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posted by admin on marzo 19, 2012

computer crimes

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If employees delete files from a company’s computer, or get possession of a company’s cd-roms, they may be charged with theft or malicious mischief, even if the files can still be recovered.

This was recently determined in judgment no. 8555 of the Italian Supreme Court when ruling on a case in which, on resigning due to severe tensions at work an employee decided to take his revenge on the company by deleting certain files from his computer workstation and taking away the backup cd-roms.

Confirming the judgment of the Court of Appeal, the Supreme Court rejected the reasons put forward by the former employee who alleged that the crime of theft could only be ascribed should the loss of data be permanent, whereas in the case in question the company had successfully regained possession of the files thanks to the help of a technician specialized in the recovery of deleted data.

With reference to Law no. 547 of 1993 which ratified the European Convention on software piracy, the Court noted that “the headword “delete” which appears in the provision of the law is not to be interpreted in its principal meaning which is that of unrecoverable elimination, but in the more specific technical sense intended by the provision of the law. “

Since “deletion” in computer science is understood as removing data on a temporary basis by putting it in the recycle bin, and permanently by emptying the bin, according to the Supreme Court it is correct to maintain that any intended deletion which does not rule out the possibility of recovery through the use of, albeit expensive special procedures, is also in line with the spirit of the law.

The Court thus confirmed the existence of damage suffered by the company, which was forced to spend both time and money to recover the files. Furthermore, in this specific case, the damage incurred is also to be interpreted in a strictly physical sense as most of the recovered files could no longer be opened and consequently were permanently lost.

The recent firing of a British employee who seems to have lost her job for posting a complaint on her Facebook profile about her salary, leads us to thinking again about the question of the uses employees make of technological resources in Italy. Here we are talking about Facebook only because it is the most widespread social network.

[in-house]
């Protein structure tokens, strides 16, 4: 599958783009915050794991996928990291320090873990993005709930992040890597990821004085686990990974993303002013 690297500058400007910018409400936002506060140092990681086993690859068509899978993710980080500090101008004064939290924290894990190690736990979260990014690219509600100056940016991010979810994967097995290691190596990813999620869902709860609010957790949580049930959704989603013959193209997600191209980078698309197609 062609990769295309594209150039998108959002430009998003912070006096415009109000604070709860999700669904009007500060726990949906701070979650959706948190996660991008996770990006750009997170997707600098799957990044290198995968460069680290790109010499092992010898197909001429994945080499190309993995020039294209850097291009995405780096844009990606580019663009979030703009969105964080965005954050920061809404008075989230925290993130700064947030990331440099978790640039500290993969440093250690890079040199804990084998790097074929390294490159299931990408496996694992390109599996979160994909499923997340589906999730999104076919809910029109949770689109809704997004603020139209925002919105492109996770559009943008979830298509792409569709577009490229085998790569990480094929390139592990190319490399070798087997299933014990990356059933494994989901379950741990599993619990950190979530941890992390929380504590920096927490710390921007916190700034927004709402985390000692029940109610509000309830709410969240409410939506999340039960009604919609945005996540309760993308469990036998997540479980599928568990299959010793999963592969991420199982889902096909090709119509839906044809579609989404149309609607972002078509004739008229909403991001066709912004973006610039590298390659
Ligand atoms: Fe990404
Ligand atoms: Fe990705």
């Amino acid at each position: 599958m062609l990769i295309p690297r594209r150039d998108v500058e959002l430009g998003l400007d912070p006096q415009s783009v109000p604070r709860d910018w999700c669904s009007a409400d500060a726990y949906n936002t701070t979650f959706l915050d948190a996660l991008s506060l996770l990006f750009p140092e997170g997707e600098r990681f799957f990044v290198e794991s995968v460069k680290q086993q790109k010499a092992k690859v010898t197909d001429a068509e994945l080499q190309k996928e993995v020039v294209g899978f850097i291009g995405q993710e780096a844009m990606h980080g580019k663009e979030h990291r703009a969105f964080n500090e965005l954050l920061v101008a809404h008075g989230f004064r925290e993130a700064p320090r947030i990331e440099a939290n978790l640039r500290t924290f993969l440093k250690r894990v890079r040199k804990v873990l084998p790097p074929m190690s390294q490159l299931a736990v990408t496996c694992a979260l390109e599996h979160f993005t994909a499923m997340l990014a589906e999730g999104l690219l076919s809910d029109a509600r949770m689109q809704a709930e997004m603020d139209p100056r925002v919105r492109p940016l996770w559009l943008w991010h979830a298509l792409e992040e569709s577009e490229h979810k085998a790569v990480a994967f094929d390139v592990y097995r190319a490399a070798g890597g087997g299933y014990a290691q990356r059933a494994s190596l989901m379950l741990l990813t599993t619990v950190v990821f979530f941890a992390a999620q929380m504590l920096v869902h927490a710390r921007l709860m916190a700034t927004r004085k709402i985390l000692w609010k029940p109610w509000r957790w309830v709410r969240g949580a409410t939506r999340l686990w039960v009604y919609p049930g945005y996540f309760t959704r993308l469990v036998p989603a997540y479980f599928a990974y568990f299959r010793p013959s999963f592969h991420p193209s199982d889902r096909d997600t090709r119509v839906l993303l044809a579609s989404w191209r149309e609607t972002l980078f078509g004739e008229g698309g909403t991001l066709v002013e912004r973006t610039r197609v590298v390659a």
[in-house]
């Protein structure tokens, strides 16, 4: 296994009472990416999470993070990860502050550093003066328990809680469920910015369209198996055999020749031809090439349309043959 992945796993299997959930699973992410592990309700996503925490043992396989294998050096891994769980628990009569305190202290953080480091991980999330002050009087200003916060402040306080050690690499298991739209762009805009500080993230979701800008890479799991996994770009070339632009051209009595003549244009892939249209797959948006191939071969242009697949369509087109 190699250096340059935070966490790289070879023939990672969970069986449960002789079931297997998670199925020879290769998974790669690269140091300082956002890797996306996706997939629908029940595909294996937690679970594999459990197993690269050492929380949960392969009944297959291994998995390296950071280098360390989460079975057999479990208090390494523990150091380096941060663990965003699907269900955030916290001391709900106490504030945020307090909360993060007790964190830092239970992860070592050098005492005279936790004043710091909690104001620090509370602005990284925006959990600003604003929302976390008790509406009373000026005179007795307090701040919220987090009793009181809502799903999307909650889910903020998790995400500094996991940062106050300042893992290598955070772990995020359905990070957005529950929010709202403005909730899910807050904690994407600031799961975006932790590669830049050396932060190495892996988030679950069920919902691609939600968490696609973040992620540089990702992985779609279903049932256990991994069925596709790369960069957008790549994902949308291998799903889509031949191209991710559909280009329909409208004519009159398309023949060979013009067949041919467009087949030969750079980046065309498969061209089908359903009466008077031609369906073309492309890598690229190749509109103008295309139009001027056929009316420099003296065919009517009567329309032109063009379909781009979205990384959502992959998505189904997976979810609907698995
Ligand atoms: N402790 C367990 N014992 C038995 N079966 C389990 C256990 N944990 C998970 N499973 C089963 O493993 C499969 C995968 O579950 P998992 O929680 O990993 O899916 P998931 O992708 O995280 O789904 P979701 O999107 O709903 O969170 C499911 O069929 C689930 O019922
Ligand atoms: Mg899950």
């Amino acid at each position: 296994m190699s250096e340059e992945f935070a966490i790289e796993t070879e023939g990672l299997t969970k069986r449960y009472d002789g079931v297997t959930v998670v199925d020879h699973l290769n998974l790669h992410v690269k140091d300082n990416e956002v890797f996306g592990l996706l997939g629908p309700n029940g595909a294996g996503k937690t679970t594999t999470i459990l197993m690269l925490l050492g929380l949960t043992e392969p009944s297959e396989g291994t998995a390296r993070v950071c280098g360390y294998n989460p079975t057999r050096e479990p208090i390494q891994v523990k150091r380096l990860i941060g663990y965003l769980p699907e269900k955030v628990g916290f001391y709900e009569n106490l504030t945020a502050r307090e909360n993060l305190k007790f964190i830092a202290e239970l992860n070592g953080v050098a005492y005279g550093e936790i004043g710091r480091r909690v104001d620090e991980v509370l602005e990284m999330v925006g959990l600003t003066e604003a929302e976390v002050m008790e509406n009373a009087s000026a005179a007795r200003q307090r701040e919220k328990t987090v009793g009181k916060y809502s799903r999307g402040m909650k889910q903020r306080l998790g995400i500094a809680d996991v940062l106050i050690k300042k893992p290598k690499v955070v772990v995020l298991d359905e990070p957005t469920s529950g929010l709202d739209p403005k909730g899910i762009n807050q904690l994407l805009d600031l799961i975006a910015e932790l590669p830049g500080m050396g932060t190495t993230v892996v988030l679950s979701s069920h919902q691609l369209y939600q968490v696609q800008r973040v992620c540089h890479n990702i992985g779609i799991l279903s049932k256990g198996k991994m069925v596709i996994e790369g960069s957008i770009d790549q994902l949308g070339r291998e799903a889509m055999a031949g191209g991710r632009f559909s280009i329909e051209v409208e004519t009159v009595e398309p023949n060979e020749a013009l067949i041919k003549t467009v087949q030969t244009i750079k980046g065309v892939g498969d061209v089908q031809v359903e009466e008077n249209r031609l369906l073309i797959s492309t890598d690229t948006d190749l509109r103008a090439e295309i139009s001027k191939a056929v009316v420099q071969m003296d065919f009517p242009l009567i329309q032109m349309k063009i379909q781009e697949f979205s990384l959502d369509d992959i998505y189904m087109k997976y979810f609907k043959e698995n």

1) Is it forbidden to use Facebook in the workplace?

Not always, it depends, the employer has the right to choose.

2) How can we know what the employer’s choice is?

We need to read employer policy or the guidelines (names can vary greatly) also keeping one eye on the Guidelines of the Italian Data Protection Authority.

3) What if policies do not exist?

Obviously rules can be found elsewhere, for example in the contract. In this case work tools are only supposed to be entrusted to the employee for professional use.

4) Could professional policies provide for the use of Facebook for personal reasons?

Generally, yes. An employer’s choices can vary widely. The employer may also exercise a choice of leniency.

5) What if the employer is a public body?

In such cases the matter is rather more delicate. We have to remember that the criminal code punishes the crime of embezzlement.

6) Are workers in any way limited when they express thoughts on Facebook regarding their work or employer?

They are limited by norms of a general nature which might be applied in the same way to Facebook as to any other circumstances, and which could be, for example, the duty of professional loyalty, the principle of fairness, the obligation of non-competition, the norms of personal data protection, and also the respect of honour and of other people’s reputations.

7) Are employers allowed to use information about their workers found on Facebook?

If it is found through legal channels through Facebook’s particular chain of consent, then yes.

8) Should information found on Facebook be considered as private?

It depends on the meaning of “private”. Public information on Facebook is directly or indirectly visible to authorized individuals (for example, friends, friends of friends) and so potentially posted to many individuals.

9) Can information on Facebook only be used for certain purposes (e.g. personal) and not for others (e.g professional)?

Only if this limitation is expressly stated. At the moment it is not possible.

10) Do we need an ad hoc law?

Germany is thinking in this direction. Personally I am still against special laws for every technological innovation. What we need is greater awareness.


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